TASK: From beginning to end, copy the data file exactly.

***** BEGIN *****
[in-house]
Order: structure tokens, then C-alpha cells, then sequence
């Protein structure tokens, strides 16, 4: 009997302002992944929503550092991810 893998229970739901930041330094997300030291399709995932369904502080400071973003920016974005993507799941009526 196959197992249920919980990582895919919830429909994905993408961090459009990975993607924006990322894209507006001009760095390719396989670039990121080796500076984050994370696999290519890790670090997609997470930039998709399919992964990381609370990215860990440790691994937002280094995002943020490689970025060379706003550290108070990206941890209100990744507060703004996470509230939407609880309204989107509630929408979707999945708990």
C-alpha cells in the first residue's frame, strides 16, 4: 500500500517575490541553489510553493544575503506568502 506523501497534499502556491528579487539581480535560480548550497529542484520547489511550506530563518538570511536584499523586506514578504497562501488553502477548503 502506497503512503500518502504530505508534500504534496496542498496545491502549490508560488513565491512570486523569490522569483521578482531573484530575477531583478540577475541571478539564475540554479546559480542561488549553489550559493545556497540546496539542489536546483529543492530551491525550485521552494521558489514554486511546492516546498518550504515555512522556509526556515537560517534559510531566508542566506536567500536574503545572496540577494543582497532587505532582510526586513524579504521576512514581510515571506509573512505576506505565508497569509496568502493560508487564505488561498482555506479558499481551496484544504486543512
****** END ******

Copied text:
[in-house]
Order: structure tokens, then C-alpha cells, then sequence
């Protein structure tokens, strides 16, 4: 009997302002992944929503550092991810 893998229970739901930041330094997300030291399709995932369904502080400071973003920016974005993507799941009526 196959197992249920919980990582895919919830429909994905993408961090459009990975993607924006990322894209507006001009760095390719396989670039990121080796500076984050994370696999290519890790670090997609997470930039998709399919992964990381609370990215860990440790691994937002280094995002943020490689970025060379706003550290108070990206941890209100990744507060703004996470509230939407609880309204989107509630929408979707999945708990």
C-alpha cells in the first residue's frame, strides 16, 4: 500500500517575490541553489510553493544575503506568502 506523501497534499502556491528579487539581480535560480548550497529542484520547489511550506530563518538570511536584499523586506514578504497562501488553502477548503 502506497503512503500518502504530505508534500504534496496542498496545491502549490508560488513565491512570486523569490522569483521578482531573484530575477531583478540577475541571478539564475540554479546559480542561488549553489550559493545556497540546496539542489536546483529543492530551491525550485521552494521558489514554486511546492516546498518550504515555512522556509526556515537560517534559510531566508542566506536567500536574503545572496540577494543582497532587505532582510526586513524579504521576512514581510515571506509573512505576506505565508497569509496568502493560508487564505488561498482555506479558499481551496484544504486543512